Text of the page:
The author of the article bases her views on years of dealing with the family courts, mainly in London.   Our capital city is not the divorce capital of the world for nothing.  Wives with tenuous connection to the city jump through hoops to avail themselves of our wife-friendly judges.  As Boris Johnson said in November 2012: 'I have no shame in saying to the injured spouses of the worlds' billionaires, if you want to take him to the cleaners ... take him to the cleaners in London because London cleaners will be grateful for your business.'

The author notes that our legislation is neutral. 

Friday, 21 February 2014

An event at an anti-fracking protest

Here is a link to a report in the Manchester Evening News  21st February. 

The Independent Police Complaints Commission is to investigate the arrest of a man at an anti-fracking camp.  Dr Steven Peers is planning to sue Greater Manchester Police, claiming video footage shows an officer lying to detain him on ‘trumped up’ charges.  He was filming a demonstration at Barton Moss in Salford and arrested for refusing a breath test after the policeman accused him of driving to the site having had drink.  He was charged but the case collapsed at Manchester and Salford Magistrates' Court when prosecutors offered no evidence.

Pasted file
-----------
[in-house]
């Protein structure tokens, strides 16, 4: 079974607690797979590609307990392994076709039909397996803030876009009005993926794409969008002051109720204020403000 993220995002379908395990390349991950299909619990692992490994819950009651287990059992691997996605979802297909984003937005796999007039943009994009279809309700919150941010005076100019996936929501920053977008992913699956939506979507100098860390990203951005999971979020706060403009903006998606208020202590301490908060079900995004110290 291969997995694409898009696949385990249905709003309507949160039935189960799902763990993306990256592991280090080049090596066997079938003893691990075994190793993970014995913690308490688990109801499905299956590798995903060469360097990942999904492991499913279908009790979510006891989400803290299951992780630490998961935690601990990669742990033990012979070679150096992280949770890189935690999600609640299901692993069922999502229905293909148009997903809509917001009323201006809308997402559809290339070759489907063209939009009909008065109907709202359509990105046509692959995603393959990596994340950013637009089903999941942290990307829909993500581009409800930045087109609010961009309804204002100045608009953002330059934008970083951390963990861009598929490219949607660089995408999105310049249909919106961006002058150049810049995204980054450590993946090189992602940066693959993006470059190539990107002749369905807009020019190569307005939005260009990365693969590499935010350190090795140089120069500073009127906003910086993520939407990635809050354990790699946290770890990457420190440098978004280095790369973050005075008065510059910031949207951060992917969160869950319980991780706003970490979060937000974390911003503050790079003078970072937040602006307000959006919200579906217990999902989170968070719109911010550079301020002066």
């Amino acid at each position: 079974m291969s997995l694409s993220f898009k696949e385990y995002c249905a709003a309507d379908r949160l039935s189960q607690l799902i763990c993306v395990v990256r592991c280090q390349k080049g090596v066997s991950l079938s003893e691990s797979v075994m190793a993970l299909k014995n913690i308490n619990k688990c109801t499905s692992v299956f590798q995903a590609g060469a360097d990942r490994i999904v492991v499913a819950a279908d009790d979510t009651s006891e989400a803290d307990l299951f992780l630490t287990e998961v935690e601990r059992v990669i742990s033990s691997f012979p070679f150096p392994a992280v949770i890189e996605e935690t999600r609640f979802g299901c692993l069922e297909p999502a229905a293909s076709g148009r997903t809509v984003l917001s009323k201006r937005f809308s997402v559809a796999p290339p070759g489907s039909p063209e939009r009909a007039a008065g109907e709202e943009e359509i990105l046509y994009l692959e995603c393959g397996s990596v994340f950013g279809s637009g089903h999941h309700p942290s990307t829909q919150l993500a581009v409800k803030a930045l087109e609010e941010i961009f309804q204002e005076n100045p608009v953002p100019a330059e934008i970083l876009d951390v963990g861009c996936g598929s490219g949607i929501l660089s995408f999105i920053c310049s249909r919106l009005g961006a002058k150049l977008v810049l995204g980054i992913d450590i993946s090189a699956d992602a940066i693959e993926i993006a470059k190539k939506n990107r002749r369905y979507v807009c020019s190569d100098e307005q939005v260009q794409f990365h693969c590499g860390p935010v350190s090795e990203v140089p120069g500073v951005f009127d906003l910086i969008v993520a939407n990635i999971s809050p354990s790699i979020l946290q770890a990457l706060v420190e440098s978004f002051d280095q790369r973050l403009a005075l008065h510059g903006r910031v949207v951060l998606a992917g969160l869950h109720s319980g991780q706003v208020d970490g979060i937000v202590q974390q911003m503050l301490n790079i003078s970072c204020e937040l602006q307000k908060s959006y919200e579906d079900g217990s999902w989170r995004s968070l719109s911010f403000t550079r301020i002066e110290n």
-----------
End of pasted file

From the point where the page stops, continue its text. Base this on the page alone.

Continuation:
Worth watching ... !!!

Earlier post relating to "Fracking"

Wednesday, 19 February 2014

2014 Queen's Counsel

The Lawyer 19th February has the 2014 list of those to be appointed Queen's Counsel (QC) in 2014.   There were 225 applicants.  The successful included 95 barristers and five solicitor-advocates (out of just 7 solicitor applicants). The majority of the new QCs are civil practitioners, with 63 saying they practise civil law. A further six have a mixed civil and criminal practice, and 26 purely criminal practices. Just five are family barristers.

The number of women appointed rose from 14 last year to 18 this year, out of 42 applicants, making the success rate among women 43 per cent. The proportion of new silks who are female rose from 17 per cent last year. However the success rate for women is the lowest since 2008, when 39 per cent of female applicants were made QCs.

In addition there are six QC Honoris Causa